(1) When I was a kid
You select one alphabet you like, then break up your words into syllables, and insert the selected alphabet and an appropriate vowel in between the syllables. Complicated? Demo... demo...
Say you select the alphabet M and wanna say the word "suka".
SUKA --> su + ka --> su + mu + ka + ma ==> SUMUKAMA
If the original word ends with a consonant, just carry the consonant right to the end, after the last insertion.
SUKAN --> su + ka + n --> su + mu + ka + ma + n ==> SUMUKAMAN
Sakayaka sukukaka hakatiki sekebakab Akadiekijikin nakak bekelakanjaka sakayaka mikinukum kokopiki.
The kids then loved to use the alphabet F, and they called the codespeak 'the F Language'. Me, I preferred the alphabet K, easier to spew forth without potentially spraying saliva on my friends hahaha :-)
(2) Then there was the 'Bahasa Terbalik'. Surprisingly, my mom is very adept at this! However, it can only be used with two syllable words. You simply take a word, break it up into syllables, rearrange the order of the consonant but not the vowel. Ahh... demo... demo...
LABU --> la + bu --> l + a + b +u --> b + a + l + u ==> BALU
However if the syllable has three alphabets or the word ends with a consonant, then the consonant stays at its place.
PERGI --> per + gi --> pe + r + gi --> ge + r + pi ==> GERPI
RUMAH --> ru + mah --> ru + ma + h --> mu + ra + h ==> MURAH
Actually there's not really a strict formula, its more like sesedap rasa :-)
(3) Next is the very exaggerated 'Bahasa Niknong' which only two people I know who can speak it fluently, namely me and my best buddy Jamie. That's because we concocted it ourselves in Form Two hehehe :-)
As in the earlier mentioned codes, the words are broken into syllables, but only the last syllable is changed. Turn the last vowel in the last syllable into 'ik', then duplicate and insert the last consonant from the last syllable, and lastly add in 'ong'. Hehe... demo... demo....
APA --> a + pa --> a + p (-a) + ik + p + ong ==> APIKPONG
If the word ends with a consonant, the consonant is sometimes dropped.
LEMAK --> le + mak --> le + ma (-k) --> le + m (-a) + ik + m + ong ==> LEMIKMONG
But sometimes the last consonant isn't dropped.
BASIKAL --> ba + si + kal --> ba + si + ka + l + ik + l + ong ==> BASIKALIKLONG
This one is quite hard to understand, coz different words may end up sounding similar, so you have to know the context of the word in the whole sentence. For example, the words 'ada' and 'adik' both end up as 'adikdong'. As a sentence, it's nonsensical and sounds practically insane for the uninitiated hehehe :-)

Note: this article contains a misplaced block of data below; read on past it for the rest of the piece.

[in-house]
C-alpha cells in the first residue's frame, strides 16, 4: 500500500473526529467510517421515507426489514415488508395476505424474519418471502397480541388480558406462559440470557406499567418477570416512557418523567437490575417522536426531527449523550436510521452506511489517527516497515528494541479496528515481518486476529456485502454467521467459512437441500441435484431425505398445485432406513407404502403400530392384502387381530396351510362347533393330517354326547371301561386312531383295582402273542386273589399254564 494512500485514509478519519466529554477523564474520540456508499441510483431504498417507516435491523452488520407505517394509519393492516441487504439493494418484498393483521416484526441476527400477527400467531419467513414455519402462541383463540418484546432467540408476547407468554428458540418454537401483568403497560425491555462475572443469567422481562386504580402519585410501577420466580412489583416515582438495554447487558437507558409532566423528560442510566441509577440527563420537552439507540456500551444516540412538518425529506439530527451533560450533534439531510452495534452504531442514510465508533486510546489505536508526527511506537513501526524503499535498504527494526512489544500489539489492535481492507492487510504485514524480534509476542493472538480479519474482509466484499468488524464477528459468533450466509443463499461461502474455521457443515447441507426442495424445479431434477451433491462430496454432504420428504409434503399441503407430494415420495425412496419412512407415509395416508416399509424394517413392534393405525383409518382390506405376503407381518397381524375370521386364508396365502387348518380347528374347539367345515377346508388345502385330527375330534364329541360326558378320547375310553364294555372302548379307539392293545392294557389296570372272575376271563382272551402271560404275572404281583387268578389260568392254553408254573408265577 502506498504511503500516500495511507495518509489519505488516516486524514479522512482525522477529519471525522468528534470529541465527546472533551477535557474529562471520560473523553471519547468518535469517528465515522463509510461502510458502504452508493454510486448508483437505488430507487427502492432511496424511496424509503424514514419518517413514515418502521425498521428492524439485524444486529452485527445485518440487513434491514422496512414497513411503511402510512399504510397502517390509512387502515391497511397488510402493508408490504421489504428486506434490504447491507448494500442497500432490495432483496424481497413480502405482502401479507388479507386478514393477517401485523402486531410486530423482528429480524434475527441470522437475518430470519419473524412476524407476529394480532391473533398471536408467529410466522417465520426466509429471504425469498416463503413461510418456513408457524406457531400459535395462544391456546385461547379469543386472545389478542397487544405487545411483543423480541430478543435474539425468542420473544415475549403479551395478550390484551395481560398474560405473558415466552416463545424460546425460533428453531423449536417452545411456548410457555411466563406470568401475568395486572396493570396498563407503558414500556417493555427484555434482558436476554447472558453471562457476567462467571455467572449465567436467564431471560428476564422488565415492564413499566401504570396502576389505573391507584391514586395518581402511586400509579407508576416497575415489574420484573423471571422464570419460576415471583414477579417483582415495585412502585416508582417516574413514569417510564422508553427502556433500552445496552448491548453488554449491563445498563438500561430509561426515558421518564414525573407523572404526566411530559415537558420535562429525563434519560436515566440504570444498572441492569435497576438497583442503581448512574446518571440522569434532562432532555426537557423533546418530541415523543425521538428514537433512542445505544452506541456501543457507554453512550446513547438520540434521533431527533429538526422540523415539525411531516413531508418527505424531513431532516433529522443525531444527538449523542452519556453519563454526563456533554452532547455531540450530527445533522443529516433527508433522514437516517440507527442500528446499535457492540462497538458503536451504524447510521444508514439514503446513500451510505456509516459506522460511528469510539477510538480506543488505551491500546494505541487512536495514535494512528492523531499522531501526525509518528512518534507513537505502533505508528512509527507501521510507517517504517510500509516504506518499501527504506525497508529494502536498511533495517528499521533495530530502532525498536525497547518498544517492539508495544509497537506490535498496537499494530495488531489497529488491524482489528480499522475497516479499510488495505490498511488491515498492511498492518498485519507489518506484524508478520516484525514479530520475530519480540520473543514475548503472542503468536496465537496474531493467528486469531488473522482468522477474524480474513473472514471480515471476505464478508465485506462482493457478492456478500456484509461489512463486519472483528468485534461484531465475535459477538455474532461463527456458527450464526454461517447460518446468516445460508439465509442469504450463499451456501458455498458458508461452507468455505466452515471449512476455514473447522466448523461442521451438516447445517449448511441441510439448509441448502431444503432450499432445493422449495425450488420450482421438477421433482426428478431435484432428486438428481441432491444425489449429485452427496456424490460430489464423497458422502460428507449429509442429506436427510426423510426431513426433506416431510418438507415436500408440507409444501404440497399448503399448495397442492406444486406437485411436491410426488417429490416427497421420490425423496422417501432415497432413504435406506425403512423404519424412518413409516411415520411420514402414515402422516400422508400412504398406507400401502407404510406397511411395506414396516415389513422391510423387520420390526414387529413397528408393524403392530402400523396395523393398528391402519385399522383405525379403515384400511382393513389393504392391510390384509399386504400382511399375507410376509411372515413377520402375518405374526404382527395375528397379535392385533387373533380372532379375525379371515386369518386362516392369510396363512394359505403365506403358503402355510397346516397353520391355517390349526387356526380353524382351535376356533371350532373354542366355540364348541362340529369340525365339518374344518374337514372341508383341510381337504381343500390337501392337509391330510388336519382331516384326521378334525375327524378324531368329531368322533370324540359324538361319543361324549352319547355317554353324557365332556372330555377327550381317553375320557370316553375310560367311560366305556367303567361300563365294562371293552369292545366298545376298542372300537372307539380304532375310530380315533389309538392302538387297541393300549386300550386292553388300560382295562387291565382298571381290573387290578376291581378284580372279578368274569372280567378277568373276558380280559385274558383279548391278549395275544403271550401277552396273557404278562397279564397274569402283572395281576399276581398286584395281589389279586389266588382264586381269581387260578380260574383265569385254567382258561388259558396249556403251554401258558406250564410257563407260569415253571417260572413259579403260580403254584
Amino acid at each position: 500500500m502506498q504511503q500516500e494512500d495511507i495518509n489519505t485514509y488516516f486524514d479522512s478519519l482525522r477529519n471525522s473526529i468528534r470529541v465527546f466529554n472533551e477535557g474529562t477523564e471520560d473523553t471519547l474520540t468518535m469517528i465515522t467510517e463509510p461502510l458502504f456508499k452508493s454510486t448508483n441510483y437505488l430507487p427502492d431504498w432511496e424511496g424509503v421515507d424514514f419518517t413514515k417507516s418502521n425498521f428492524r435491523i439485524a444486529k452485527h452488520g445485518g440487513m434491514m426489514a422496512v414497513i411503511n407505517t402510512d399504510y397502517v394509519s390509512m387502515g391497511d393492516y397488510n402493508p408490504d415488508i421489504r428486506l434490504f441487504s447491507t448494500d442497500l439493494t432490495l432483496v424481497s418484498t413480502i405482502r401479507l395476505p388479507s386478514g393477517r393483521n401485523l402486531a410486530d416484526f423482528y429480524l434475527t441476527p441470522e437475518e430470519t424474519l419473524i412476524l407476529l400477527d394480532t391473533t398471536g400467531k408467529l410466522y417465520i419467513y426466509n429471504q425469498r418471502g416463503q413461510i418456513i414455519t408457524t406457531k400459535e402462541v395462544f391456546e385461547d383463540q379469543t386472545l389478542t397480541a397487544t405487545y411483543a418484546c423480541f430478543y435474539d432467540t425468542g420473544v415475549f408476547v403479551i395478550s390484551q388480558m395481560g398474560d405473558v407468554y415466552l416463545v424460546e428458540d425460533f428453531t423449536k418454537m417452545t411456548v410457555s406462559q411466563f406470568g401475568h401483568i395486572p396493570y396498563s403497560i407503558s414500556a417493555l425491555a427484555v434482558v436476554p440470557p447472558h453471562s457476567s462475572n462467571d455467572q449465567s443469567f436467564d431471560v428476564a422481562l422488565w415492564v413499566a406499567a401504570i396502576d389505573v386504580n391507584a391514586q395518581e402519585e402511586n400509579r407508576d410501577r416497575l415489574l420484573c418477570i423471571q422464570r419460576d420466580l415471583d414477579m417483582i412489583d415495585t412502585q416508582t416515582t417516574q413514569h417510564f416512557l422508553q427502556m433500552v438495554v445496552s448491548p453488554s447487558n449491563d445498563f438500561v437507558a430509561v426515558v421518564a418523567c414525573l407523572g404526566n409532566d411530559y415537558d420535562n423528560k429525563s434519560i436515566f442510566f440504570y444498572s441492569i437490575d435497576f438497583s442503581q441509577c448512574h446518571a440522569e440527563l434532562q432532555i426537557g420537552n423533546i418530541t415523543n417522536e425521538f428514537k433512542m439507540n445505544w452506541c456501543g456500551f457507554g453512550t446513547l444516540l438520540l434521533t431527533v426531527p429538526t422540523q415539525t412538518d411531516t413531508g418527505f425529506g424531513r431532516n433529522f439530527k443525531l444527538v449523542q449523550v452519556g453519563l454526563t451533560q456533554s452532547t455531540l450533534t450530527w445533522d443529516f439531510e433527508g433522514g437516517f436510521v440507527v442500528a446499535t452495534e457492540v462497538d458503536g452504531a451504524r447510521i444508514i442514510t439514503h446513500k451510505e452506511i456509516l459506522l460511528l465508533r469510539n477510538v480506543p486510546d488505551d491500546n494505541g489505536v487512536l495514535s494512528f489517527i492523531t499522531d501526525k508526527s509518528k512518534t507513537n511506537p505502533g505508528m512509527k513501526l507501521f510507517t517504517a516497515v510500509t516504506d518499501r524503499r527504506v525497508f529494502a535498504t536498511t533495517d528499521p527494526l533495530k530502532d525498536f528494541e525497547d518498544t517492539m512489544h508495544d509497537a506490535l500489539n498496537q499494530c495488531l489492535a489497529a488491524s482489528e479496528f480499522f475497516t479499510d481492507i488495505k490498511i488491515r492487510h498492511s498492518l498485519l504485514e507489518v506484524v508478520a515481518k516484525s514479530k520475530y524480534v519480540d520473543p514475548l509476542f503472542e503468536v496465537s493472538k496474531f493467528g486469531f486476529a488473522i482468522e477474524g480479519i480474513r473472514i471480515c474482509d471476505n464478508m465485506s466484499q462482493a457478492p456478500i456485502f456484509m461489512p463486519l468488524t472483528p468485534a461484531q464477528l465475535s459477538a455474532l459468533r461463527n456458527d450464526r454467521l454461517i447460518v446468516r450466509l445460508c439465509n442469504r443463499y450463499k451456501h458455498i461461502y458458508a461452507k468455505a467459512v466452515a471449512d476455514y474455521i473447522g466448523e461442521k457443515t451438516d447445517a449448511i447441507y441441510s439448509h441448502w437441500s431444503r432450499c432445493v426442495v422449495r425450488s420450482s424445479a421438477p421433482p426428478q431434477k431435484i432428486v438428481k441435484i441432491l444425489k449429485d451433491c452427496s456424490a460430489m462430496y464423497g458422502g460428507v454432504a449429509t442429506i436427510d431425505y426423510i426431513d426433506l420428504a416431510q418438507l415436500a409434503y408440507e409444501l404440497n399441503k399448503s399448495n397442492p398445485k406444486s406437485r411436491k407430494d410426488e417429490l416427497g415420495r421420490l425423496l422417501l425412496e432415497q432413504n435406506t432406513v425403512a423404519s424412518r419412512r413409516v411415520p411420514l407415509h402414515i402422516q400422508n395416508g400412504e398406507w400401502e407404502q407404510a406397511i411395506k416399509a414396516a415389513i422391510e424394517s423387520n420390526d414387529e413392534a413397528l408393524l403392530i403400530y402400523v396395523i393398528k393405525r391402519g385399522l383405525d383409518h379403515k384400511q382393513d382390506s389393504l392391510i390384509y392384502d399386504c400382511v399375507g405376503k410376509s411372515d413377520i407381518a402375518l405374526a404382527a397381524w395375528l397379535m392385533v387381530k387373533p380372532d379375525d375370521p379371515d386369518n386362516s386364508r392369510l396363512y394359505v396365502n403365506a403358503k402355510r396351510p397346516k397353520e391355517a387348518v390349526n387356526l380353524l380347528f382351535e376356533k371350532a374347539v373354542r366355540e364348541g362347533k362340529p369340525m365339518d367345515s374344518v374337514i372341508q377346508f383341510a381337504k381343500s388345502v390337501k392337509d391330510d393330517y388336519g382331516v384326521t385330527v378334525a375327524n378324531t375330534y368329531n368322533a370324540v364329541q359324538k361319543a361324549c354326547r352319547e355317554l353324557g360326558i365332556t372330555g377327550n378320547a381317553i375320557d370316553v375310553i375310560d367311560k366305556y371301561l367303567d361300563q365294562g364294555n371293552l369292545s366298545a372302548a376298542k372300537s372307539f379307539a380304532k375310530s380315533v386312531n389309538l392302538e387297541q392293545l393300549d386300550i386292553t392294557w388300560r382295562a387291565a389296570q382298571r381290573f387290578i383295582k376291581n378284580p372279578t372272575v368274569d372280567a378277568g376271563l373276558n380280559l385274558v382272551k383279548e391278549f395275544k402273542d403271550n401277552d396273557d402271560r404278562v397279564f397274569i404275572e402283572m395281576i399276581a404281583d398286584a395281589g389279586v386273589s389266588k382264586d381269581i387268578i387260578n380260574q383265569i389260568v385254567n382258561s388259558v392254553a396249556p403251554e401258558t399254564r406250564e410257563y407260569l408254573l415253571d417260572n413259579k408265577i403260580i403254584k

Awikwong sudikdong makikkong kikkong? Perikrong sayikyong lapikpong liklong, jomikmomg pekeniknong rotiktong caniknong samikmong tiktong tarikrong!
(4) OK last one is 'Bahas Separ' which is actually 'bahasa separuh' but even it's name has been trimmed hehehe :-) Me and buddies used this alot in the early 1990s, waaaayyyyy before it became favoured among our silembut friends. Unfortunately there's no registered copyright on stuff like this, otherwise we might have gotten at least a little recognition for it :-P
Again, break the word into syllables. Then maintain the consonant of the last syllable and omit the vowel. Throw in an occassional alphabet S at the end of some of the words in your sentence, just for kicks. Voila! Your new word is about 40% shorter, good economics, eh? Demo.... demo.....
Bagi dia buah limau yang kecik tu ==> BAG DI BUAH LIMS YANG KEC TU
Oh yeah, single syllable words are maintained, as they can't possibly be made any shorter :-) And some common words which couldn't be so coded, are replaced totally with another word, for example, the word 'tak' is replaced with 'dinch' which is a twisted variation of the English word 'don't', used to indicate anything negative.
OK DAH, DINCH AD AP-AP CERITS LAG LAH
Please feel free to knock your head on the wall, I heard it can overcome headaches people get from reading garbage postings.... hehehe :-D